With the Guzzi factory opening its doors to the general public for one weekend a year, Dave Manning heads to Mandello del Lario for a look behind the famous red gate.
Like much of Italian industry, the Moto Guzzi factory has a shut-down period in late summer, celebrating its return to production by opening its doors to the general public.
All and sundry are allowed in to not only the amazing museum, but also to see the production area where bikes are assembled, as well as pretty much all of the factory, including the wind tunnel, and even the staff canteen for us lucky journos!
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Perched on the edge of Lake Como, Mandello is a beautiful town, and the factory is located right in the centre, with the famous red factory gates opening on to a street, and directly opposite the railway station car park, packed with bikes over the weekend, spilling over on to the road and down every alley and side street.
All of the town joins in, with bikes (Guzzis, naturally) and bike parts liberally used in shop windows and restaurants. It’s clear that the factory plays a large part in the lives of most Mandellans, and reportedly there are some families that have had five generations working in the factory.
Consequently, there is very much a party atmosphere through the town, with lots of birra, plenty of gelato and copious espressos too.
And perhaps the most diverse and eclectic range of Moto Guzzi products that you’ll see outside of the factory museum.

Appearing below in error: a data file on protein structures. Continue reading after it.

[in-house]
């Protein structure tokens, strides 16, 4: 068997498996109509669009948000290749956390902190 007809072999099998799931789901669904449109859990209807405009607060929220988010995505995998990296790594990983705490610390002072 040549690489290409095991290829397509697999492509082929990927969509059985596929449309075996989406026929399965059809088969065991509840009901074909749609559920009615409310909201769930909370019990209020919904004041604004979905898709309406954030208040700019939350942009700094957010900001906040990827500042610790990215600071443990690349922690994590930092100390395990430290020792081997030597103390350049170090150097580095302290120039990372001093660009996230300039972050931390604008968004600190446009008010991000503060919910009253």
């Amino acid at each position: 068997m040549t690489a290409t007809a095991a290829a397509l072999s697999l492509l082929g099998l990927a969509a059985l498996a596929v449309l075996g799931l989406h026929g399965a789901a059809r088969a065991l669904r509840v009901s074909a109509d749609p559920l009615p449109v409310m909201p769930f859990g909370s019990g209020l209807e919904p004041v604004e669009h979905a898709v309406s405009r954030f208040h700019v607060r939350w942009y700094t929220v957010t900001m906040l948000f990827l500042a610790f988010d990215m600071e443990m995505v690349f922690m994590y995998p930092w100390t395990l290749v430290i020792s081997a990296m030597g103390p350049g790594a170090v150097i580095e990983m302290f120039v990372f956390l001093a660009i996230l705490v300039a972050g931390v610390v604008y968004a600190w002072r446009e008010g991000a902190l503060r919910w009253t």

I was expecting Le Mans, V50, V70 and Californias by the bucketload, but what was blatantly clear was just how many smaller-capacity Guzzis are being used, and many of them clearly on a regular basis.
I don’t think I’d actually ever seen a Galletto, Ladola or Stornello in the flesh before – most certainly not on the road in the UK – yet there they were, being used by all manner of folk, buzzing around Mandello as if they were the area’s prime form of transport. Actually, maybe they are…
But perhaps most surprising of all was the fact that, rather than classic V-twins such as early Le Mans or V50s, by far the most common classics were the horizontal single cylinder Falcones and Condors, and the number of 850cc Le Mans were even outnumbered by two-stroke singles and parallel twins!
Although that’s not to say that all the bikes there were of a smaller capacity, as there was pretty much at least one example of every road bike that Guzzi have ever made parked somewhere in Mandello over the weekend, and lots of customised versions as well, with the café racer still proving popular in northern Italy, albeit closely followed by the knobbly-tyred ‘street scrambler’ style machine.
And an impressive number of the new V85 TT model which is selling out in every market in which it is being sold, and for very good reasons that I can vouch for, having ridden one to Italy, in great comfort, for the weekend.
There were also a fair few examples of the new 1400cc transverse V-twins that the factory builds as well, yet the new bikes are of secondary interest to most of the visitors, with the classics, and the history of the brand, being the real reason to make the trip to the shores of Lake Como.
Moto Guzzi celebrate their centenary in 2021, and that will be a very special event – you have plenty of time to organise your trip, so do it!
View more images and read more News and Features in the December 2019 issue of Old Bike Mart – on sale now!